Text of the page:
6. Material culture studies and societies
Sacrifice & Value: Seeking an Anthropological Archaeology of Sacrifice
Archaeologists are often in a unique position to encounter evidence of ritual and sacrificial offerings in the past. However, such evidence varies wildly, both materially and contextually, and how we interpret such findings when they are encountered may also vary considerably. Indeed, sacrifices in some form or another are ubiquitous across societies around the world, and sacrificial practices and traditions have emerged, persisted and evolved in diverse contexts for millennia. Yet, archaeological interpretations of sacrifice, especially of the human variety, are often met with not just a healthy skepticism (as they should be), but they also often lead to controversy and even outright denial of the possibilities.
This session will explore archaeological interpretations of evidence of sacrificial offerings, whether they be of animals, objects or people, in whatever regions around the world they are encountered. Research that seeks to understand the archaeological evidence of such phenomena from cosmological, socio-cultural, ecological, economic and judicial perspectives are all welcome. We especially seek papers which attempt to engage with and untangle the myriad values possibly at play in sacrificial logics in the past and which explore the vicissitudes, vagaries and paradoxes of sacrificial practices in both relative and comparative contexts. A concern with perceived values furthermore means we seek to contextualize divides between objects/persons and thereby encourage papers which explore questions of personhood, identity and value in relation to sacrifice. We hope to investigate this fascinating subject with an eye towards better understanding the why behind acts of ritualized violence as offering, beyond the what and how so often necessarily the focus on the material record.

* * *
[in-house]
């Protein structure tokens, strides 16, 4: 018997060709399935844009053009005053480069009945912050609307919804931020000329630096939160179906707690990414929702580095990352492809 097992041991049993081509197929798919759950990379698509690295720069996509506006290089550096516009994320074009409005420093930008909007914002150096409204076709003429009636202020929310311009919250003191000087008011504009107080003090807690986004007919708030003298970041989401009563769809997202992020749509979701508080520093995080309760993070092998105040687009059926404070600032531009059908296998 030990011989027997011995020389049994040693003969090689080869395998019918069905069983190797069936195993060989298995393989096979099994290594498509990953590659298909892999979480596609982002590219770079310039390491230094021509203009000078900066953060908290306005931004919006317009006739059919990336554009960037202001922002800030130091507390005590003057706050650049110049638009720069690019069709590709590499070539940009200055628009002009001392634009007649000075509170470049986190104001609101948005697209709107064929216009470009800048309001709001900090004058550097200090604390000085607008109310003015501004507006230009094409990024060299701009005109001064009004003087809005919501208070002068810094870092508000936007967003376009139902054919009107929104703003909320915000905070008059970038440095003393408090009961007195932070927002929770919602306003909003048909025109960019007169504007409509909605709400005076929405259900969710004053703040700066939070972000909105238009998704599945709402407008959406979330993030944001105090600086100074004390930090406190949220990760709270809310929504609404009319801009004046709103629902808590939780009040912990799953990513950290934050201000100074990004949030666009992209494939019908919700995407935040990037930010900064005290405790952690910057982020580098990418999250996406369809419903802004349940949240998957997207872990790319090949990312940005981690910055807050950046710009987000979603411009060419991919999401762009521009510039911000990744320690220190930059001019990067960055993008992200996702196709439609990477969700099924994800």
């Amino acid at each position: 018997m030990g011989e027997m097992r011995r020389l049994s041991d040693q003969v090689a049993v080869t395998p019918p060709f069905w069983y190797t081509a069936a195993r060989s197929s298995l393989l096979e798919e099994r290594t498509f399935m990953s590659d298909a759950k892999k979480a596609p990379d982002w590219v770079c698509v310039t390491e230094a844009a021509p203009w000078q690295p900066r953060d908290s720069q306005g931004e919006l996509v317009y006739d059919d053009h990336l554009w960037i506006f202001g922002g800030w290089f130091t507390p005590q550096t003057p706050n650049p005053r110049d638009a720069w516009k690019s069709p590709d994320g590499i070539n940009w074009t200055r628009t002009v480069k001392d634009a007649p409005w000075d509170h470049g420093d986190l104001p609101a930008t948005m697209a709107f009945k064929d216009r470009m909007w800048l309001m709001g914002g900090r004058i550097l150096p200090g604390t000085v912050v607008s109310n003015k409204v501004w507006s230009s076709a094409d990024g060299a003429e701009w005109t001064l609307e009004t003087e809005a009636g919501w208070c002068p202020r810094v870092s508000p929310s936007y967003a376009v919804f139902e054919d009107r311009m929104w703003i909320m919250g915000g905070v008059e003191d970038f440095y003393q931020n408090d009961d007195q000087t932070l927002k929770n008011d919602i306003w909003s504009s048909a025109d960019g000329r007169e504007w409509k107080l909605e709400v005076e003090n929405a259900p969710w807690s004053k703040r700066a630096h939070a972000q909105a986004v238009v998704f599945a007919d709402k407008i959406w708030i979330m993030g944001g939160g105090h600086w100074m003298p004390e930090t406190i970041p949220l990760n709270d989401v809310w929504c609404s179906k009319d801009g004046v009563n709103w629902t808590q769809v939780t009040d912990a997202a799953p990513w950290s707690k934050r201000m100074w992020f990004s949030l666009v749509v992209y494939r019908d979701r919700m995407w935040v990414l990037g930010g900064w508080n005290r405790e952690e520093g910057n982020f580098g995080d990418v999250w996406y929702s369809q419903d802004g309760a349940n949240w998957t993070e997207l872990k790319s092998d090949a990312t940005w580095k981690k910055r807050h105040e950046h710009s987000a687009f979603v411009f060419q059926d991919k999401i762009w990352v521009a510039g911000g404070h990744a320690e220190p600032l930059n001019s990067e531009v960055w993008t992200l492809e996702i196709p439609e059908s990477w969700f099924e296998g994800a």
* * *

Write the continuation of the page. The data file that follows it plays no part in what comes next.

Sacrifice, Value, Ritual, Personhood, Offerings, Ritualised Violence
Session associated with MERC:
Session associated with CIfA:
Session associated with SAfA:
Session associated with CAA:
Session associated with DGUF:
Session associated with other:
Matthew Walsh (Denmark) 1,2
Marianne Moen (Norway) 1
1. Museum of Cultural History, UiO
2. National Museum of Denmark
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